Working-Class Parents Take a Hands-Off Approach

By contrast, Gladwell says, Lareau revealed that working-class parents felt responsible for caring for their children, but they left them to develop naturally, on their own. Their children didn’t have play time that was orchestrated by their parents—instead, they played outside and made up games with their siblings and neighbors. These parents:

  • Considered their children’s interests as facets of their personality rather than sources of potential talent
  • Tended to command rather than explain 
  • Did not expect their children to express opinions that were counter to an adult’s
  • Were passive around authority figures, teaching their children to be passive as well

Lareau called this strategy “accomplishment of natural growth,” and it leads to children who are:

  • Better behaved and don’t complain as much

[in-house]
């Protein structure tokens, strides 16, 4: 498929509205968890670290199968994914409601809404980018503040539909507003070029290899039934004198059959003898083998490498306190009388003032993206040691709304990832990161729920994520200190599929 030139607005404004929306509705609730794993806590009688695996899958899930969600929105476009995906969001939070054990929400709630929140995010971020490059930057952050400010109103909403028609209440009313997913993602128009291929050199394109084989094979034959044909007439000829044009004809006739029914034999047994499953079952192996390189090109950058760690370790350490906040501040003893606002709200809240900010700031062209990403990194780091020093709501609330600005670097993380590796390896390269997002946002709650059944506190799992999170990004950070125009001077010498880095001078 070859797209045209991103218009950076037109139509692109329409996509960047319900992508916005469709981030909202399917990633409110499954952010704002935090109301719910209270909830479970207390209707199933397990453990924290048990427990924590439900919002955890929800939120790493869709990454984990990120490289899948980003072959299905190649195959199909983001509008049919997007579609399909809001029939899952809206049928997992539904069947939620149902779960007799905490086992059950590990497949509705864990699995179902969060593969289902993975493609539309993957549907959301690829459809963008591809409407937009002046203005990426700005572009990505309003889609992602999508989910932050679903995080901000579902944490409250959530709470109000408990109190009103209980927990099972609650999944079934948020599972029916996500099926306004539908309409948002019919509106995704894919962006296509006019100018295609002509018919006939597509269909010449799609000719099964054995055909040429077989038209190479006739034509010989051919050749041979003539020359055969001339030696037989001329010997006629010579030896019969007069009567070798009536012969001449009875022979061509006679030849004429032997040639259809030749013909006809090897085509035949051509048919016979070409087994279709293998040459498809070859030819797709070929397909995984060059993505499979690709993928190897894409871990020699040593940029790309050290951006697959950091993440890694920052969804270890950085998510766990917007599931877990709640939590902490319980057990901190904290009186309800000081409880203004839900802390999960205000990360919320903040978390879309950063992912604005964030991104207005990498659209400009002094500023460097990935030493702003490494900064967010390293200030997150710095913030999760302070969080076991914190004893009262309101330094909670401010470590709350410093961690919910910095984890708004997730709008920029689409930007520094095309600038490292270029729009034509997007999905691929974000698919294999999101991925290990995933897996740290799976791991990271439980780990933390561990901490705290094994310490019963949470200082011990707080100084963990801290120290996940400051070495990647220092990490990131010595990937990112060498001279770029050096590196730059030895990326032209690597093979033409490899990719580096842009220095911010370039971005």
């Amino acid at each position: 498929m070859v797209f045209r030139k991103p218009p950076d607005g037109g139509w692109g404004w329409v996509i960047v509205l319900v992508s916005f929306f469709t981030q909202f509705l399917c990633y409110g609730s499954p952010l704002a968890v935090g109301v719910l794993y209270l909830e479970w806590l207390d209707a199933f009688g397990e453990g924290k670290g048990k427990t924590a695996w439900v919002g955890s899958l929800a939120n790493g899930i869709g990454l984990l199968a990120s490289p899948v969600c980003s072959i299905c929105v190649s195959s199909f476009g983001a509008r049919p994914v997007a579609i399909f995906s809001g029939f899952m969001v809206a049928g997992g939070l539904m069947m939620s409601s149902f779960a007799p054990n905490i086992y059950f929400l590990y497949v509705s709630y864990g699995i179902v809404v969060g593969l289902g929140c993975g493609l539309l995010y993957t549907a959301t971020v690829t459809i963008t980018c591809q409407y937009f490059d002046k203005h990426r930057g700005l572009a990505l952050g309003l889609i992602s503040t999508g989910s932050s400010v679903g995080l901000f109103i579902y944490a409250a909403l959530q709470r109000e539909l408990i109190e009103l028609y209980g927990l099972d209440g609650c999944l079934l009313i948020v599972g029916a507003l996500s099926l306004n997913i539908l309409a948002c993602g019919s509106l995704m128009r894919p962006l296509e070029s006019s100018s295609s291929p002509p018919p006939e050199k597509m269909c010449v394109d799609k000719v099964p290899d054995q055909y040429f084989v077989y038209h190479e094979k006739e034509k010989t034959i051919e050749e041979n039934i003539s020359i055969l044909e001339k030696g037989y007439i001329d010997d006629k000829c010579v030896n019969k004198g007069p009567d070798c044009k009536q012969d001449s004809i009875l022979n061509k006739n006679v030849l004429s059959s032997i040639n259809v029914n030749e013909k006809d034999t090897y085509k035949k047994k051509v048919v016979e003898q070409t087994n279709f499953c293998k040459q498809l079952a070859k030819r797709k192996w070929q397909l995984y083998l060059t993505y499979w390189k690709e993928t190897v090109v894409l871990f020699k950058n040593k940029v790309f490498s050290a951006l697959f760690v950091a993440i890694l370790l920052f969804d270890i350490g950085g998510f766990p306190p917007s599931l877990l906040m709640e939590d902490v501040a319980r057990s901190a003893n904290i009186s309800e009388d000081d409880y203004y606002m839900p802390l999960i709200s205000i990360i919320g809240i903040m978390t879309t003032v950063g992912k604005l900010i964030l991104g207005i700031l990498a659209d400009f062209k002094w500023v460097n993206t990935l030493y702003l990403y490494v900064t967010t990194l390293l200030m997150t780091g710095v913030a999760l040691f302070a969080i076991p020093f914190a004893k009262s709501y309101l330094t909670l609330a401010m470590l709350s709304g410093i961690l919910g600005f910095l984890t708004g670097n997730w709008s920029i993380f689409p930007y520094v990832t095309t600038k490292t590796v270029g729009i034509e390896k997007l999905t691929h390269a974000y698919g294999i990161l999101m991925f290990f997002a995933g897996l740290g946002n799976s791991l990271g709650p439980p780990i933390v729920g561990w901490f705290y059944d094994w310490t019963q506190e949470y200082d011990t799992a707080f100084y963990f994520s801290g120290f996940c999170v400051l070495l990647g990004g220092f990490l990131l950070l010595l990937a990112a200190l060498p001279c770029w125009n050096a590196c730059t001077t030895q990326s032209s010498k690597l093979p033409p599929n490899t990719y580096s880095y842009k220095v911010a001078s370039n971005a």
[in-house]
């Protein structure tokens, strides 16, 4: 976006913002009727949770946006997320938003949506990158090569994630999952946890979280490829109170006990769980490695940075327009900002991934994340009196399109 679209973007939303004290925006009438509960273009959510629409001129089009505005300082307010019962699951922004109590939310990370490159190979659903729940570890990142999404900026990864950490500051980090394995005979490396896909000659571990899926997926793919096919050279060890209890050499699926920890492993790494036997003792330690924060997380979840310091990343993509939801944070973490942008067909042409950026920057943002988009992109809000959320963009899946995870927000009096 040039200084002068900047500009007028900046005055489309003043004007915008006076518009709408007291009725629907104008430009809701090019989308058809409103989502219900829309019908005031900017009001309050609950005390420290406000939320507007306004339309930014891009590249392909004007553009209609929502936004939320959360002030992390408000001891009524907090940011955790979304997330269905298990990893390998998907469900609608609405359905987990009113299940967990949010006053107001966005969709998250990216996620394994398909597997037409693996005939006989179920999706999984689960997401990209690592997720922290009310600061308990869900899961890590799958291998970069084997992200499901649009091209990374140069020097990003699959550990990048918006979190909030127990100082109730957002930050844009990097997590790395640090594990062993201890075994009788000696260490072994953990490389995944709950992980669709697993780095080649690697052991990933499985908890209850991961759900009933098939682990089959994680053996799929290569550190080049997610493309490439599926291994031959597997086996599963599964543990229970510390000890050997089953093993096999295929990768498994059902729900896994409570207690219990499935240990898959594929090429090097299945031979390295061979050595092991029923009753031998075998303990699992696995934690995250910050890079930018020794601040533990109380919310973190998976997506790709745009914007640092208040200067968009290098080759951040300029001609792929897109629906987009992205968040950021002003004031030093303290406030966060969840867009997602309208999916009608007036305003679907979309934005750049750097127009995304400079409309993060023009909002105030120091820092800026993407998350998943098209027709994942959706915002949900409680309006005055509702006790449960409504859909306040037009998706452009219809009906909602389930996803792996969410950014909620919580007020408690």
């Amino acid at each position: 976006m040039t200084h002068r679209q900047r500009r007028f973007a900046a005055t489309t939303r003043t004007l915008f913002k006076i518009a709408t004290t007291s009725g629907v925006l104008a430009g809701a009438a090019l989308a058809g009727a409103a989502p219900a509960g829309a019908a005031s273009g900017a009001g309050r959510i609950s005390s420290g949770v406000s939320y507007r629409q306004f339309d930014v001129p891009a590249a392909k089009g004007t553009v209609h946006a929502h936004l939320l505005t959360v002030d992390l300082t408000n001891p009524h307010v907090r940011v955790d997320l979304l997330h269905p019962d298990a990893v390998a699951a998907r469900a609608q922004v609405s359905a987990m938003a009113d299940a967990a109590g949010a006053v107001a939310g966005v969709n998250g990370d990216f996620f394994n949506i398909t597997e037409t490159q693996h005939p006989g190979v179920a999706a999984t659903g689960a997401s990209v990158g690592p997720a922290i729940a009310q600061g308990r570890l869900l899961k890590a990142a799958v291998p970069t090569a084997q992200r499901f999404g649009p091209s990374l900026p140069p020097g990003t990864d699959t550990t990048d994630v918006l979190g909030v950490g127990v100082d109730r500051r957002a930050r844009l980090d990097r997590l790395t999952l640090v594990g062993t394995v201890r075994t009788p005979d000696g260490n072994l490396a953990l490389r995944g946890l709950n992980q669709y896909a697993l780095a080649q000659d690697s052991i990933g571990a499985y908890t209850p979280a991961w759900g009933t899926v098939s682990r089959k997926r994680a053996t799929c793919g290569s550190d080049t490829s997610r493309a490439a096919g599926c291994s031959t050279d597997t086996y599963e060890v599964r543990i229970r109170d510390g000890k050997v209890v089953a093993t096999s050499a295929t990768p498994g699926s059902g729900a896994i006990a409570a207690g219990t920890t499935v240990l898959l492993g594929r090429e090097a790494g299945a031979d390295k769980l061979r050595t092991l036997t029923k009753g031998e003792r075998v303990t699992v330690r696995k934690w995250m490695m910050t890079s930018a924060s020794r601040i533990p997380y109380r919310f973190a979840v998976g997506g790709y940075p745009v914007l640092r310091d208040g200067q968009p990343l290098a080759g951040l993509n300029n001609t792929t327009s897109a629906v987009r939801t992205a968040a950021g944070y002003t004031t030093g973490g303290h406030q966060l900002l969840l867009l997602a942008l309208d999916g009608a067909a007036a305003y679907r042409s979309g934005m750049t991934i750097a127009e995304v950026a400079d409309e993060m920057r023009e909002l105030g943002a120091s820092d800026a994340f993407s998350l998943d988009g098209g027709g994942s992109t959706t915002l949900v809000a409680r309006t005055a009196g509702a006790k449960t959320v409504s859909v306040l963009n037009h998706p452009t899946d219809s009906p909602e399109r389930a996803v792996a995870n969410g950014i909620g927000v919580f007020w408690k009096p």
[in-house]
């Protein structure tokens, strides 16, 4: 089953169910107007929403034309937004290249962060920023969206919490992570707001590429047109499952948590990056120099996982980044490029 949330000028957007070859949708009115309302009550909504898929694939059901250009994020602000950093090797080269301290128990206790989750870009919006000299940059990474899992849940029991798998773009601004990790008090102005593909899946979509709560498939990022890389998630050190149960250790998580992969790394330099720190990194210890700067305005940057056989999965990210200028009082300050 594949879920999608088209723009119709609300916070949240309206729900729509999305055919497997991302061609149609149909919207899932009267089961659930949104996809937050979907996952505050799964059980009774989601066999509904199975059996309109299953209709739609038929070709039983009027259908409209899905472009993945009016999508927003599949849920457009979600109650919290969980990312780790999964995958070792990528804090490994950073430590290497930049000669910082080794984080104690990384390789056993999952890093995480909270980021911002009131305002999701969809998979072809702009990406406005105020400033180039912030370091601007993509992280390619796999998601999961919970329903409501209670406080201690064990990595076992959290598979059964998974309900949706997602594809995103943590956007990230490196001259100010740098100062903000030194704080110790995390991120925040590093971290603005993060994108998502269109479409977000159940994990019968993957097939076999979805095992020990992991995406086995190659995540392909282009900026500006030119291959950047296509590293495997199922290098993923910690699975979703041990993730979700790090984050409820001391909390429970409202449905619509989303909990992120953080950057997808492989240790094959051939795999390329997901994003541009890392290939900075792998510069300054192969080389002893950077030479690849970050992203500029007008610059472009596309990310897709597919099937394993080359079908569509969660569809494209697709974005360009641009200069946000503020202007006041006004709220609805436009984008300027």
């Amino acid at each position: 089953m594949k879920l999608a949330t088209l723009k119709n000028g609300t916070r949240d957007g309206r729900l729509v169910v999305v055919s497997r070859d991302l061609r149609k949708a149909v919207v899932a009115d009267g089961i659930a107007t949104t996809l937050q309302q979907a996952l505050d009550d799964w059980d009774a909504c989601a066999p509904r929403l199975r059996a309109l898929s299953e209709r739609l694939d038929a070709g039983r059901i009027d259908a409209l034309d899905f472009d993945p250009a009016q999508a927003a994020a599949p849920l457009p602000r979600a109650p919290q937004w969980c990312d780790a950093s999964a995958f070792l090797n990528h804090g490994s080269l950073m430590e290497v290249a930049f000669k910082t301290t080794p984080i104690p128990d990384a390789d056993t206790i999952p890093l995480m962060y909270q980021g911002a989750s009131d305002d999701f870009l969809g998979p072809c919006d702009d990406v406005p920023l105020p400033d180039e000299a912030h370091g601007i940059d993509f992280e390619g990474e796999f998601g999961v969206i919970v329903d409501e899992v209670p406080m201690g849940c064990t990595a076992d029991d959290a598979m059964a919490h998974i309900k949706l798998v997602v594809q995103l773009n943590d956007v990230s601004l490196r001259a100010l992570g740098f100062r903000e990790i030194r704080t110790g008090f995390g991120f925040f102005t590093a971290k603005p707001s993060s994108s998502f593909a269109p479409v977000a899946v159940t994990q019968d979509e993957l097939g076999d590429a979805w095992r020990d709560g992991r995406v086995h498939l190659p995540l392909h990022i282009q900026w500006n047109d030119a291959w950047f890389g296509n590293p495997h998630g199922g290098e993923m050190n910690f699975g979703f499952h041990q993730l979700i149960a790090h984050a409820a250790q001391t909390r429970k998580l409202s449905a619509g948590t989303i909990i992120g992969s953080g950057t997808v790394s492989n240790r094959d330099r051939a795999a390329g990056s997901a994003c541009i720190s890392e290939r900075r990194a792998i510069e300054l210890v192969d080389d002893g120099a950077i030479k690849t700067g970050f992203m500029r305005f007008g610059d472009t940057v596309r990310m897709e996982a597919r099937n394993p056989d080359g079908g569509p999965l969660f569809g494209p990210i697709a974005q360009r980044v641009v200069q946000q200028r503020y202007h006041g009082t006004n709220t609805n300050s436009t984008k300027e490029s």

• Creative, due to time spent playing imaginative games with peers
  • More independent
A Decline in Accomplishment of Natural Growth

Evidence suggests that, since Lareau published her findings, some aspects of the accomplishment of natural growth strategy—and their associated benefits—have declined in practice. First, some experts suggest that intensive parenting (closely related to concerted cultivation) is increasingly becoming the norm at every socioeconomic level. One possible explanation is that parents are getting more involved out of anxiety about rising competition in college admissions, greater necessity of a college degree in the changing job market, and widening income inequality. However, the ways in which parents are intervening is largely undermining children’s independence and sense of self-efficacy.